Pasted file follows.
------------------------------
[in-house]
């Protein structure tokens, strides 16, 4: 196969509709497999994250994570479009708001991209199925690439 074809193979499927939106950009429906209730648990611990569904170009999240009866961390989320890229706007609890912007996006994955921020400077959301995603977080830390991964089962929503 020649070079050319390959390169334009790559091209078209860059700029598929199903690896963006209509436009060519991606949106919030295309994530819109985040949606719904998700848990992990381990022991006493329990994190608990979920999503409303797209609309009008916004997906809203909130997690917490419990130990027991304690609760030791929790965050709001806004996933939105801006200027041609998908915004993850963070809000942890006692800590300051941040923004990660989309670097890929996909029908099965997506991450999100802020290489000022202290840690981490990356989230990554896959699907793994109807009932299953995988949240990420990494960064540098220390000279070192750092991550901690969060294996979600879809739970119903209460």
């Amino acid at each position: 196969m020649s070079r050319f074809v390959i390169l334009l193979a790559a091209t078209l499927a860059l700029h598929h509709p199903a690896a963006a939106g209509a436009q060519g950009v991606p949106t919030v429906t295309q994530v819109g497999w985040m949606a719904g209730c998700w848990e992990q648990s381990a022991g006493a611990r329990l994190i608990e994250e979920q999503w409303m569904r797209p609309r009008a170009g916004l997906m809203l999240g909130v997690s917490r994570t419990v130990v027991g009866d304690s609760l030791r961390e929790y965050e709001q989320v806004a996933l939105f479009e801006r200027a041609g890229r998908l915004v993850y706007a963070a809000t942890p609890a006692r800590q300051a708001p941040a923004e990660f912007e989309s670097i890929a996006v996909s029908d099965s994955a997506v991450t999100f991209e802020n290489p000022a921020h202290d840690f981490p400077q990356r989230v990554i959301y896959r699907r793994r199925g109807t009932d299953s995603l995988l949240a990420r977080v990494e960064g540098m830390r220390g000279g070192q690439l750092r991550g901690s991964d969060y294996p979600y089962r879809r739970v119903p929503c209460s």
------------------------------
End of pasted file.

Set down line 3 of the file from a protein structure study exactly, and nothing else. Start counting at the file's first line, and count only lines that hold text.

């Amino acid at each position: 196969m020649s070079r050319f074809v390959i390169l334009l193979a790559a091209t078209l499927a860059l700029h598929h509709p199903a690896a963006a939106g209509a436009q060519g950009v991606p949106t919030v429906t295309q994530v819109g497999w985040m949606a719904g209730c998700w848990e992990q648990s381990a022991g006493a611990r329990l994190i608990e994250e979920q999503w409303m569904r797209p609309r009008a170009g916004l997906m809203l999240g909130v997690s917490r994570t419990v130990v027991g009866d304690s609760l030791r961390e929790y965050e709001q989320v806004a996933l939105f479009e801006r200027a041609g890229r998908l915004v993850y706007a963070a809000t942890p609890a006692r800590q300051a708001p941040a923004e990660f912007e989309s670097i890929a996006v996909s029908d099965s994955a997506v991450t999100f991209e802020n290489p000022a921020h202290d840690f981490p400077q990356r989230v990554i959301y896959r699907r793994r199925g109807t009932d299953s995603l995988l949240a990420r977080v990494e960064g540098m830390r220390g000279g070192q690439l750092r991550g901690s991964d969060y294996p979600y089962r879809r739970v119903p929503c209460s």